Nutrient Planning on Swine Farms


LESSONS LEARNED – See links below for more detail.
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Thirteen swine producers from Corn Belt states participated in a project with faculty from University of Nebraska and Purdue University to understand the movement of nutrients (nitrogen and phohsphorus) on commercial swine facilities.…

Managing Manure on Horse Farms

Why Is It Important to Manage Horse Manure?

When managed properly, nutrients from manure should be seen as part of a larger cycle occurring on the farm. Nutrients enter the farm as feed or fertilizer, are excreted as manure, and are subsequently spread on the soil, taken up by plants, or transported off the farm as waste.…

USDA Small Farm Definitions

Farm Classification System

The USDA Economic Research Service (USDA-ERS) has developed a farm classification system to divide U.S. farms into eight mutually exclusive and more homogeneous groups. The farm typology focuses on “family farms,” or farms organized as proprietorships, partnerships, and family corporations that are not operated by a hired manager.…

Pathogens and Potential Risks Related to Livestock or Poultry Manure

Links to PEDv (Porcine Epidemic Diarrhea Virus).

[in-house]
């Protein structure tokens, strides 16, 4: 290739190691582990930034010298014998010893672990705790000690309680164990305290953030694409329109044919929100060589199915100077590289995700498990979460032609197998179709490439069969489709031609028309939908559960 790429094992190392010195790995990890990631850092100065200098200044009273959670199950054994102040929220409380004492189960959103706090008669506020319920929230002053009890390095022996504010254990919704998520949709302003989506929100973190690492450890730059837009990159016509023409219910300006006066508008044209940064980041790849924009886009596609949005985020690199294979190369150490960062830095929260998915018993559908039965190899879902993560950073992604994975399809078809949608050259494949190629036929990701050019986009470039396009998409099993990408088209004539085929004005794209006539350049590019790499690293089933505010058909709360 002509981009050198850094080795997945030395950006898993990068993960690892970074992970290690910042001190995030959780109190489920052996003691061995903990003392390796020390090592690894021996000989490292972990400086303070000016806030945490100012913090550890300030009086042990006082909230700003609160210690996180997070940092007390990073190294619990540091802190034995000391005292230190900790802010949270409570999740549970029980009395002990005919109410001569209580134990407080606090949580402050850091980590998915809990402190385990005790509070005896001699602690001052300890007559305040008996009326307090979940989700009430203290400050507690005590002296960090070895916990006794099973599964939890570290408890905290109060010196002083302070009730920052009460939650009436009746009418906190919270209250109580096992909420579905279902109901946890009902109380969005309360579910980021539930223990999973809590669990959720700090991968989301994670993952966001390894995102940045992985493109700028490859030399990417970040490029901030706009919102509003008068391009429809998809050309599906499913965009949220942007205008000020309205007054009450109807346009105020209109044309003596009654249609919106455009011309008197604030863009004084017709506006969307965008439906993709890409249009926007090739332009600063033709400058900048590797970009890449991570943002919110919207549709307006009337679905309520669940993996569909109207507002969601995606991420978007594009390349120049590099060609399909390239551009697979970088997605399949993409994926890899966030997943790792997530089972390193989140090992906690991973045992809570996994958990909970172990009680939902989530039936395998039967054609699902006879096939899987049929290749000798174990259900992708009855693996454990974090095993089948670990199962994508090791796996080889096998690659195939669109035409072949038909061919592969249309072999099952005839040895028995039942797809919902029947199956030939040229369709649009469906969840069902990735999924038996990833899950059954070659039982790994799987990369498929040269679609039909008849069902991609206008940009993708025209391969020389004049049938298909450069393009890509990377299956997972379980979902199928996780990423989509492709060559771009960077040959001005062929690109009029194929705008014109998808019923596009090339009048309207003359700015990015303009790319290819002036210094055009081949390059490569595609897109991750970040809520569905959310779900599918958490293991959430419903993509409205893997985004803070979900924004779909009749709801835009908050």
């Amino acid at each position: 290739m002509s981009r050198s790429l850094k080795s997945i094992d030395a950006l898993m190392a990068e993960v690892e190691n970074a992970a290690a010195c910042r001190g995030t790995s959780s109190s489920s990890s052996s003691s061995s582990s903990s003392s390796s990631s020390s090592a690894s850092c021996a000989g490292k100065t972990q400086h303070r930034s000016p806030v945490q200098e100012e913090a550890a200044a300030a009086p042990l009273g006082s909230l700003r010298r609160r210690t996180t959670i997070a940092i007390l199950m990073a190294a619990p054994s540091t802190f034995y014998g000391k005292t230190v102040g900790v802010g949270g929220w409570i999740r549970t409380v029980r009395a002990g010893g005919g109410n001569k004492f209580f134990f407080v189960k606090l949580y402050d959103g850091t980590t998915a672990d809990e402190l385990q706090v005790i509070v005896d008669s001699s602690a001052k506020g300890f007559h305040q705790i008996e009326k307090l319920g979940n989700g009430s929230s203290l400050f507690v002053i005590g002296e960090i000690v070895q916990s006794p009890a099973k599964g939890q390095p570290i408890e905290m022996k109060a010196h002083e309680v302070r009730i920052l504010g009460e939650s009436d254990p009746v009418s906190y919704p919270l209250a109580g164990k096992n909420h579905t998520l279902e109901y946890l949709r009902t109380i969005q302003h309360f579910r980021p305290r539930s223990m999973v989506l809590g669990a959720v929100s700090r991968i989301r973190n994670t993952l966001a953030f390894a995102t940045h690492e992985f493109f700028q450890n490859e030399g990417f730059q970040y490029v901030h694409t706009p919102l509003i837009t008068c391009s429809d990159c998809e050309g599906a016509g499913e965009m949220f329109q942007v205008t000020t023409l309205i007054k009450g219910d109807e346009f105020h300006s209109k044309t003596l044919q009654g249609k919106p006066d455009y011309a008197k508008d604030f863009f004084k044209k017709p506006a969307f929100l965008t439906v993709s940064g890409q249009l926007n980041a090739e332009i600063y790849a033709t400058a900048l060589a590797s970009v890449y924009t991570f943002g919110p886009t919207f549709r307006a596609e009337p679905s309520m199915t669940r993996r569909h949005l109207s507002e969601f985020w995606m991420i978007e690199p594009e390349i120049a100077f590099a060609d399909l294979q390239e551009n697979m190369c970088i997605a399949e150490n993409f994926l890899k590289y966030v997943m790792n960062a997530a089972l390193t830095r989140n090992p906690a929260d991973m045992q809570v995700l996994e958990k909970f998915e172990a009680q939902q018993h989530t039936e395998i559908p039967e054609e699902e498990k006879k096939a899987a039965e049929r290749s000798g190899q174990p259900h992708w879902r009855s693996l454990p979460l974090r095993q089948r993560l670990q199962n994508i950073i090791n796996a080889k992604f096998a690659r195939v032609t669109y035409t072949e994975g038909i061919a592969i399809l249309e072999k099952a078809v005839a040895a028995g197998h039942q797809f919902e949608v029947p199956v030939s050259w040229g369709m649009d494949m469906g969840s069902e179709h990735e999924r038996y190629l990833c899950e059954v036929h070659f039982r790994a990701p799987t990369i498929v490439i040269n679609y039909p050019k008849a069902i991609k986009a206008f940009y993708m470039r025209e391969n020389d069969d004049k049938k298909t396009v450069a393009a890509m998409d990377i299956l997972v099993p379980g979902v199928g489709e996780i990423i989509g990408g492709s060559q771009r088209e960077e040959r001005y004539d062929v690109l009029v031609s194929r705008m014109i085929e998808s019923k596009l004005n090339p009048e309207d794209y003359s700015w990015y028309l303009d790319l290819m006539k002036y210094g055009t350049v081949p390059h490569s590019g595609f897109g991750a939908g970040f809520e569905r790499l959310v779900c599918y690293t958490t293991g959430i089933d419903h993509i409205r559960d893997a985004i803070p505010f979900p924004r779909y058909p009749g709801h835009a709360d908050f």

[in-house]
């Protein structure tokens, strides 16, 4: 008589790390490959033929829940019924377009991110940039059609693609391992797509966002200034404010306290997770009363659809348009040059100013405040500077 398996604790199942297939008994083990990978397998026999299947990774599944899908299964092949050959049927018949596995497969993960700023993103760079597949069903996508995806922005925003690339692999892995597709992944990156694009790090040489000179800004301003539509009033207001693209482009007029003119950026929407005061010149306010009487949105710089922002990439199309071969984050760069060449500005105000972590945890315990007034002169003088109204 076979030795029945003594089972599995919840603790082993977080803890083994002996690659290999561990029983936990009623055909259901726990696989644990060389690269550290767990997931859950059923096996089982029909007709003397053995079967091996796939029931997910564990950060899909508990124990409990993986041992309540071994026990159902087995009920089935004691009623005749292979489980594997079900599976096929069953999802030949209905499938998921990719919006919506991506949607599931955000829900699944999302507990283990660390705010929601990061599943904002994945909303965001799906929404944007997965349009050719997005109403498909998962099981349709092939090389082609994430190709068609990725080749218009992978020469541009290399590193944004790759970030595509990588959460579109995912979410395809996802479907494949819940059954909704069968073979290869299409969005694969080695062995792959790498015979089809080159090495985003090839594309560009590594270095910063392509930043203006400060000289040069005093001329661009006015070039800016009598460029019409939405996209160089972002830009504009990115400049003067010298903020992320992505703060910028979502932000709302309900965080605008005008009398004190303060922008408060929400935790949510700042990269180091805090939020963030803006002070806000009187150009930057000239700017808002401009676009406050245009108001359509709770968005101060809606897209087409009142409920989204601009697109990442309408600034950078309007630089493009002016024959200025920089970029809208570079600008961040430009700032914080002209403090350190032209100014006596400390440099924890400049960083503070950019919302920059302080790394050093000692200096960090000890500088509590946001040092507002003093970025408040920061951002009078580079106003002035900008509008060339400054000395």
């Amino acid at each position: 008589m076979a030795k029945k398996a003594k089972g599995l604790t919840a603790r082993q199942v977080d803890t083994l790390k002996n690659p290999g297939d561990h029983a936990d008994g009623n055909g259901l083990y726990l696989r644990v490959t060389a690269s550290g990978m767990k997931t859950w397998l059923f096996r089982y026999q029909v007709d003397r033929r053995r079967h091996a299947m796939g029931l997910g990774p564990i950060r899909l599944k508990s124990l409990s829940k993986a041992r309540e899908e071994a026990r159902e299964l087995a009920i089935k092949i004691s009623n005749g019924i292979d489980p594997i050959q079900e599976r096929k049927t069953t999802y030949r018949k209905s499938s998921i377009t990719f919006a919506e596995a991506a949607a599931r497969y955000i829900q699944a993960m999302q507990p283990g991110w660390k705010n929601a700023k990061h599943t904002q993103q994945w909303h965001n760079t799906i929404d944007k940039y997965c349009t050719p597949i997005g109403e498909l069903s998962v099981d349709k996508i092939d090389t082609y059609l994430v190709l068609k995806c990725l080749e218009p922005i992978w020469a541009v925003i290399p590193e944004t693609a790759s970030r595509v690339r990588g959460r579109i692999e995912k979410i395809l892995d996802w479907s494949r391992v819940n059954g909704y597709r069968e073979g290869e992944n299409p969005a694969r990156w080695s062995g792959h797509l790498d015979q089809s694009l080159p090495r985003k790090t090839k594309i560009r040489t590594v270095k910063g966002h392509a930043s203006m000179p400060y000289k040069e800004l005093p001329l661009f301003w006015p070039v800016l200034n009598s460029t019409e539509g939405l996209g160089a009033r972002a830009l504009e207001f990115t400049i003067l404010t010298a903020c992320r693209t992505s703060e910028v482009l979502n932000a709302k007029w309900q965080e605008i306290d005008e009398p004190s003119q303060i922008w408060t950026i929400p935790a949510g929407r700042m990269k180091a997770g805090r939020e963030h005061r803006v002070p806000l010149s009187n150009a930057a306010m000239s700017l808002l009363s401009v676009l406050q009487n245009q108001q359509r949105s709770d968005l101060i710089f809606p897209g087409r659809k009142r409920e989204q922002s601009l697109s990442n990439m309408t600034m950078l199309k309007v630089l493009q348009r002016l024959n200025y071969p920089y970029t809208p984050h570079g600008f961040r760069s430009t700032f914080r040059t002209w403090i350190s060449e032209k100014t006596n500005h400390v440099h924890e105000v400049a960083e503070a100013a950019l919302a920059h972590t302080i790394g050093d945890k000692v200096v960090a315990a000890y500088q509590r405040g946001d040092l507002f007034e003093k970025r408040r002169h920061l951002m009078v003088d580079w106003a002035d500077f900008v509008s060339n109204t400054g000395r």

Microorganisms (e.g. virus, bacteria, protozoa, and fungi) surround us, on us, and in us; they are ubiquitous and everything in the world is governed by them.  They are part of our everyday lives.  They influence the the quality of our soil, food grown on that soil, and how our body reacts to that food.…

Feed Management Planning as a Tool to Reduce Nutrient Excretion

Why is Feed Management Important to Nutrient Planning?

Feed represents the largest import of nutrients to the farm, followed by commercial fertilizer. Feed management practices impact the amount of nutrients that are imported to the farm and excreted in manure. The excreted nutrients are subsequently available for volatile loss (nitrogen) to the atmosphere and potentially lost via surface runoff (nitrogen and phosphorus) or leached to ground water (nitrogen and phosphorus).…

Manure Management on Small Farms

What Does “Small Farm” Mean?

Small farms are typically smaller in size, with fewer animal numbers, less acreage and have a lighter regulatory burden than larger farms, which may often be designated as Concentrated Animal Feeding Operations or CAFO’s. Small farms are often able to implement lower cost solutions to animal waste concerns than are larger farms.…